Rumors about a Discovery Communications and Scripps Networks Interactive merger have been confirmed.  Discovery will scoop up Scripps in a cash-and-stock deal valued at $14.6 billion, the media company announced Monday.

By joining forces, the combined company says it will have a strong range of popular TV networks to offer viewers. Discovery also reports the move will make it one of the top five networks for female viewers, with a 20 percent share of women watching its primetime programming.

Discovery already owns its namesake channel, along with TLC and Animal Planet, while Scripps will add favorites like HGTV, Food Network, and Travel Channel to the portfolio.

With some of the top-rated women’s networks on its roster, Discovery may be in a better position to offer a skinny bundle to viewers who are only interested in select channels. 

“This is an exciting new chapter for Discovery. Scripps is one of the best run media companies in the world with terrific assets, strong brands, and popular talent and formats,” Discovery President and CEO David Zaslav comments. “Our business is about great storytelling, authentic characters, and passionate super fans.”

“We believe that by coming together with Scripps, we will create a stronger, more flexible, and more dynamic media company with a global content engine that can be fully optimized and monetized across our combined networks, products, and services in every country around the world,” he adds.

Together, the Discovery says it will create about 8,000 hours of original content a year, and house 300,000 hours of library programming, along with producing a combined 7 billion short-form video streams monthly.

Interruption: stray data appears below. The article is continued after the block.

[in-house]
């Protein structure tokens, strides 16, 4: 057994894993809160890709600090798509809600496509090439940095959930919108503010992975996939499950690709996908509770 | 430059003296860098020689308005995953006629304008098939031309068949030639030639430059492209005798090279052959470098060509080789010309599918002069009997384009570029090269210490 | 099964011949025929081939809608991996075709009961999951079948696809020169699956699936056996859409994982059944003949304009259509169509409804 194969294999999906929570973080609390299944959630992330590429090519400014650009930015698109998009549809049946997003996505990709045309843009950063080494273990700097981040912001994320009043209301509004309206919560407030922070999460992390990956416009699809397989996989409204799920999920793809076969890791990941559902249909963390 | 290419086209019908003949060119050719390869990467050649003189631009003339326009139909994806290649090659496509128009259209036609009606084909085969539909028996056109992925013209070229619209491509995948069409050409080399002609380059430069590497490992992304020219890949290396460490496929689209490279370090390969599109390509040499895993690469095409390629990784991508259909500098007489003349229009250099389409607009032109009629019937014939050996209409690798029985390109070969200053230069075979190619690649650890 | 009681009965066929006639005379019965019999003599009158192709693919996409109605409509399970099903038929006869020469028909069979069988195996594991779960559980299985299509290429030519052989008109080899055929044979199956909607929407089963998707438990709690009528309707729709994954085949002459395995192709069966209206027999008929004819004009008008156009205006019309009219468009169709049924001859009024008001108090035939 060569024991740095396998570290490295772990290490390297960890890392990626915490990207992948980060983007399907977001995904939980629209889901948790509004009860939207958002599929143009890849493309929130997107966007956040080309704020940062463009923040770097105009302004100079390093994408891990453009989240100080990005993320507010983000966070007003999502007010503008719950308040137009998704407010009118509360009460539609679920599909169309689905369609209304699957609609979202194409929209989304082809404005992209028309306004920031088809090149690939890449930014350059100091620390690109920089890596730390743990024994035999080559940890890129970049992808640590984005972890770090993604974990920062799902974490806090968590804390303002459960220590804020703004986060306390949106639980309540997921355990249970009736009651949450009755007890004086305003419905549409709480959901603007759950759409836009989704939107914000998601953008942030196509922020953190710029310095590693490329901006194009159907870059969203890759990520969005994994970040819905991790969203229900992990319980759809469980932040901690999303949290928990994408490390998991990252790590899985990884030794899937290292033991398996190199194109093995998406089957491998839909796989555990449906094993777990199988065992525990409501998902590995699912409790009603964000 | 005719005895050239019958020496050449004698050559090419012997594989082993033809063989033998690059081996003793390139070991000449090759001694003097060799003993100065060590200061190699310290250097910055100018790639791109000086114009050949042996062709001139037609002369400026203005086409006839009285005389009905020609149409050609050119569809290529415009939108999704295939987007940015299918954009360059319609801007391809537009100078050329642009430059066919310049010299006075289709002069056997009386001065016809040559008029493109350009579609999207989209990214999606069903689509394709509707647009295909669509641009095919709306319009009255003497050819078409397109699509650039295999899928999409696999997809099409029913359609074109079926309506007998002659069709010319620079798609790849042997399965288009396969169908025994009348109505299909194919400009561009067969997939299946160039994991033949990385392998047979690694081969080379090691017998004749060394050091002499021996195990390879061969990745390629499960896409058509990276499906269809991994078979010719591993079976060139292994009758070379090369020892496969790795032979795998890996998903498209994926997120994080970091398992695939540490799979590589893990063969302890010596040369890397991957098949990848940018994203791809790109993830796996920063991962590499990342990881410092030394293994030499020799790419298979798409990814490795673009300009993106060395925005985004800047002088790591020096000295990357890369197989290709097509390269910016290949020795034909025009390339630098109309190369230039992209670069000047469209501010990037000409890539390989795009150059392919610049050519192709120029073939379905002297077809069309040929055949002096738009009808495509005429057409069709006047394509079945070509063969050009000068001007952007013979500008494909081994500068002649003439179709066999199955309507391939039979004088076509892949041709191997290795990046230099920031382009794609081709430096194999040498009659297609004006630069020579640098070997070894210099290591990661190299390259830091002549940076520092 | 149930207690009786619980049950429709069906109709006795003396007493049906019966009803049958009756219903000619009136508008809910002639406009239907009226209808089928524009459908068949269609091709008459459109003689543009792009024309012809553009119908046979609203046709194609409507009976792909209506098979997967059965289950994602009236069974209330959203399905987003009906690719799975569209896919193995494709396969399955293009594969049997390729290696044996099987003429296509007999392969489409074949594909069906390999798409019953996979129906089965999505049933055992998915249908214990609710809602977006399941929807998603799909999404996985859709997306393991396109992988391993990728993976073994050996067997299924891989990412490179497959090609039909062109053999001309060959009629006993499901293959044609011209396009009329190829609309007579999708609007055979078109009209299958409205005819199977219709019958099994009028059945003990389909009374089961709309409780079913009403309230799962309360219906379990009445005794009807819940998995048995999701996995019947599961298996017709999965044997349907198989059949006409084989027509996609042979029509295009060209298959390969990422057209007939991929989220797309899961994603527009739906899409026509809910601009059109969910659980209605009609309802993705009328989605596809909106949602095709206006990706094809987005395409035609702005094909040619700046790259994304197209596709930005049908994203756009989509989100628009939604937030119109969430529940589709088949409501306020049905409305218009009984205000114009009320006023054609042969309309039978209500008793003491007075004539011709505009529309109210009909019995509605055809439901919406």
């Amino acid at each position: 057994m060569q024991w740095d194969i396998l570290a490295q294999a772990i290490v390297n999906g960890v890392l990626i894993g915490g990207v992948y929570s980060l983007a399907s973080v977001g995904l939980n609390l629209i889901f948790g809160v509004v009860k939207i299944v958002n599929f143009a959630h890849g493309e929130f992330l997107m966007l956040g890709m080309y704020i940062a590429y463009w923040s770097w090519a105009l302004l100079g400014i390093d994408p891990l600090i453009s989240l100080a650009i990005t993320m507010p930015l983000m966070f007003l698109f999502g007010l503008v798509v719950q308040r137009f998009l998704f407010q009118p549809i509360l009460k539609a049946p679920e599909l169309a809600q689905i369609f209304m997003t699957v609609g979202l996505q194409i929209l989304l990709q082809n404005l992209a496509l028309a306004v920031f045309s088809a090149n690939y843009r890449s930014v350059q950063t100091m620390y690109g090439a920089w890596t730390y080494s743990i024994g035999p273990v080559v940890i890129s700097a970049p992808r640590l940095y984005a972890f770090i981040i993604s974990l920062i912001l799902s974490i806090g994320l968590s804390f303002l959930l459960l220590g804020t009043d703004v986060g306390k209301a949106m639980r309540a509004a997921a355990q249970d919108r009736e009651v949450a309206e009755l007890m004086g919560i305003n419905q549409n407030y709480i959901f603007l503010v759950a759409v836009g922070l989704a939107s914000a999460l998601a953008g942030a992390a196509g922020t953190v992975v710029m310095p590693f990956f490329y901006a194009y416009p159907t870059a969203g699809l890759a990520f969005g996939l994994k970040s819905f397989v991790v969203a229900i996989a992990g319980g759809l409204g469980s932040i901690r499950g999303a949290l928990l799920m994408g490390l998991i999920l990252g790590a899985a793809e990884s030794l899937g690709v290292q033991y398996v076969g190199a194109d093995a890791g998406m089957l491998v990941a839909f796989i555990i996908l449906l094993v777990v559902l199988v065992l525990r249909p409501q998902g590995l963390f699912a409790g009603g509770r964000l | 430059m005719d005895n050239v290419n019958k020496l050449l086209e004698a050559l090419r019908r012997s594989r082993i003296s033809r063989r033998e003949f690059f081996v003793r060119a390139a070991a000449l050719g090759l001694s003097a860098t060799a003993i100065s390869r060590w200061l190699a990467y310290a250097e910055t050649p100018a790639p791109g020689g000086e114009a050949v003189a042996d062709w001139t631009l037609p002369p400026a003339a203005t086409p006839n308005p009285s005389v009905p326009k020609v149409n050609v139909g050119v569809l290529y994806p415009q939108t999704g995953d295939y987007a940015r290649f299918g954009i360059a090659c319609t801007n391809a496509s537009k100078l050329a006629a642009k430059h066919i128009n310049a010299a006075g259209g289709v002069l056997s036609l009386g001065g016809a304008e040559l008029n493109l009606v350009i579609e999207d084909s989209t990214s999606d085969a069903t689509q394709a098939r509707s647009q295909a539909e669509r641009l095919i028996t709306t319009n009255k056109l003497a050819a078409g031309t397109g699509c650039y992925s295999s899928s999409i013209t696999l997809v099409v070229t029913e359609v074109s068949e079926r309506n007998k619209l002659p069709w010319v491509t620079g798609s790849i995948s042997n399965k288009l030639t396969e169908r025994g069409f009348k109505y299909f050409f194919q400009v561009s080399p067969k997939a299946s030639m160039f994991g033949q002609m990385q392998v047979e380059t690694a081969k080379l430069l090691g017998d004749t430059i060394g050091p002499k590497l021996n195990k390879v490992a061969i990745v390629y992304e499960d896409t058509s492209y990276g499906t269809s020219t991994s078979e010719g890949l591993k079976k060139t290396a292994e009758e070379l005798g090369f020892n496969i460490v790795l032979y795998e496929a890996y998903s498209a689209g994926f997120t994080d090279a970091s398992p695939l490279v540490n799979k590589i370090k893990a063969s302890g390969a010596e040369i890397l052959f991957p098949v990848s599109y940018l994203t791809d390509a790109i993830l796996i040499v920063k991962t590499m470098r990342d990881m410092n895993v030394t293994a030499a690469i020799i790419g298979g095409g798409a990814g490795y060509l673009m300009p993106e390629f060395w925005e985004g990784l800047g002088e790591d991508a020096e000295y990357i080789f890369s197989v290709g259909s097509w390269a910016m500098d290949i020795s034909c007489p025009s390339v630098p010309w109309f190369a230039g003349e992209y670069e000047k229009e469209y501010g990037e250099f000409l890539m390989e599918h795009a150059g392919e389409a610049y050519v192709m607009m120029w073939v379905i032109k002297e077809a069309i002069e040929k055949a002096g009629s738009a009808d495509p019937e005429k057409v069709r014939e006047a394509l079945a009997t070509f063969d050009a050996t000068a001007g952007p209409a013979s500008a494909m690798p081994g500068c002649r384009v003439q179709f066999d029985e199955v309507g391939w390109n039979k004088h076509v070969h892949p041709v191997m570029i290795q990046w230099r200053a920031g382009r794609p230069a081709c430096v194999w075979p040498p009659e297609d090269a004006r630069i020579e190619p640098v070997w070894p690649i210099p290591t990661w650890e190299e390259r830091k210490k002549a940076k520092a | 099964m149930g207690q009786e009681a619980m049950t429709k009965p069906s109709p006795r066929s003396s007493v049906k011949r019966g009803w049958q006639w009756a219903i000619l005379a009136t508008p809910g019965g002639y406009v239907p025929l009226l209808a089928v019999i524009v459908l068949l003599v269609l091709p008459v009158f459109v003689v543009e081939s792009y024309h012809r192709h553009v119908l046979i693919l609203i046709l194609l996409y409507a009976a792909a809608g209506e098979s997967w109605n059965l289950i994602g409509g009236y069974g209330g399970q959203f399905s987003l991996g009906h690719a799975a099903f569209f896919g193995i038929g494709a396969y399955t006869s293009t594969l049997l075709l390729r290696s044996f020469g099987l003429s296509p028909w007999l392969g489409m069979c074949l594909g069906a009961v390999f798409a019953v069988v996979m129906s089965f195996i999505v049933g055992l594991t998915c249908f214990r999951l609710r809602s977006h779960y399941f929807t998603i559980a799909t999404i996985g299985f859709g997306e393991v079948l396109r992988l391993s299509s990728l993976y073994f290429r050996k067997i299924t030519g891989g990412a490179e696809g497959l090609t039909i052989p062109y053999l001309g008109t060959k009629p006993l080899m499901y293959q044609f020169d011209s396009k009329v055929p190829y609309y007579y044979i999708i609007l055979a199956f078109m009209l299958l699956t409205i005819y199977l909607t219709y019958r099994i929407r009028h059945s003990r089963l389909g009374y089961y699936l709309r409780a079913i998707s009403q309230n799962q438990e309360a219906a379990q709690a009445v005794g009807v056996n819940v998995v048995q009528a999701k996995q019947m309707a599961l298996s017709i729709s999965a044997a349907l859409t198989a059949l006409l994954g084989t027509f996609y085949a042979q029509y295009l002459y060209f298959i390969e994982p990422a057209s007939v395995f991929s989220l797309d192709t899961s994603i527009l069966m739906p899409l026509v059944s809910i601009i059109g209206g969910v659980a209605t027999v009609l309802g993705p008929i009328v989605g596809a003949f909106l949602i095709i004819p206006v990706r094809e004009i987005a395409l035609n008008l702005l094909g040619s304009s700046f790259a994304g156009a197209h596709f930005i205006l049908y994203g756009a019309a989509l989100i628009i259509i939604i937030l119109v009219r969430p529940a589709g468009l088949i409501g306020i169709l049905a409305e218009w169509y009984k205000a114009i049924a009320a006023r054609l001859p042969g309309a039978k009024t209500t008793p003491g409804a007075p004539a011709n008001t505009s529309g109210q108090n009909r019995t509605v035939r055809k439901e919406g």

As part of the deal Discovery will assume Scripps’ net debt of approximately $2.7 billion. The companies estimate the deal will create cost savings of about $350 million.

The acquisition, which is still subject to approval from shareholders of both companies, is expected to close by the beginning of 2018.

However, the deal’s ultimate payoff is uncertain for some analysts. Todd Jeunger, vice president and senior analyst at of U.S. media at Sanford C. Bernstein, presented at the Independent Show in Indianapolis, Ind., last week saying that consumers are watching less conventional TV and more on-demand. 

This is certainly not a new idea, but Jeunger notes viewer migration has just begun, and says it’s a trend that will eventually spread globally and be accelerated by the next recession.

Jeunger concedes that content is king, but contends that TV networks aren’t “content,” they are “aggregators of content.”

TV networks have been a “phenomenal” business for over 50 years, Jeunger adds, and still on average earn 40 percent operating margins and 30 to 40 percent return on investment capital. But these impressive returns, are not sustainable, according to the analyst. 

In Monday’s second quarter earnings report, Discovery Communications says revenues increased 2 percent year over year to $1.75 billion. The company notes 2 percent growth in its U.S. Networks division and 3 percent growth in its International Networks business were offset by a 4 percent decline in Education and Other. Net income and earnings per share dropped 8 percent to $374 million and 3 percent to 64 cents, respectively.

Top Image Caption/Credit: This Sept. 1, 2010 file photo shows the Discovery Communications networks headquarters building sign in Silver Spring, Md. Discovery Communications is buying media company Scripps Networks Interactive Inc. in a cash-and-stock deal worth $14.6 billion that will help it reach more female viewers, announced Monday, July 31, 2017. (AP Photo/Manuel Balce Ceneta)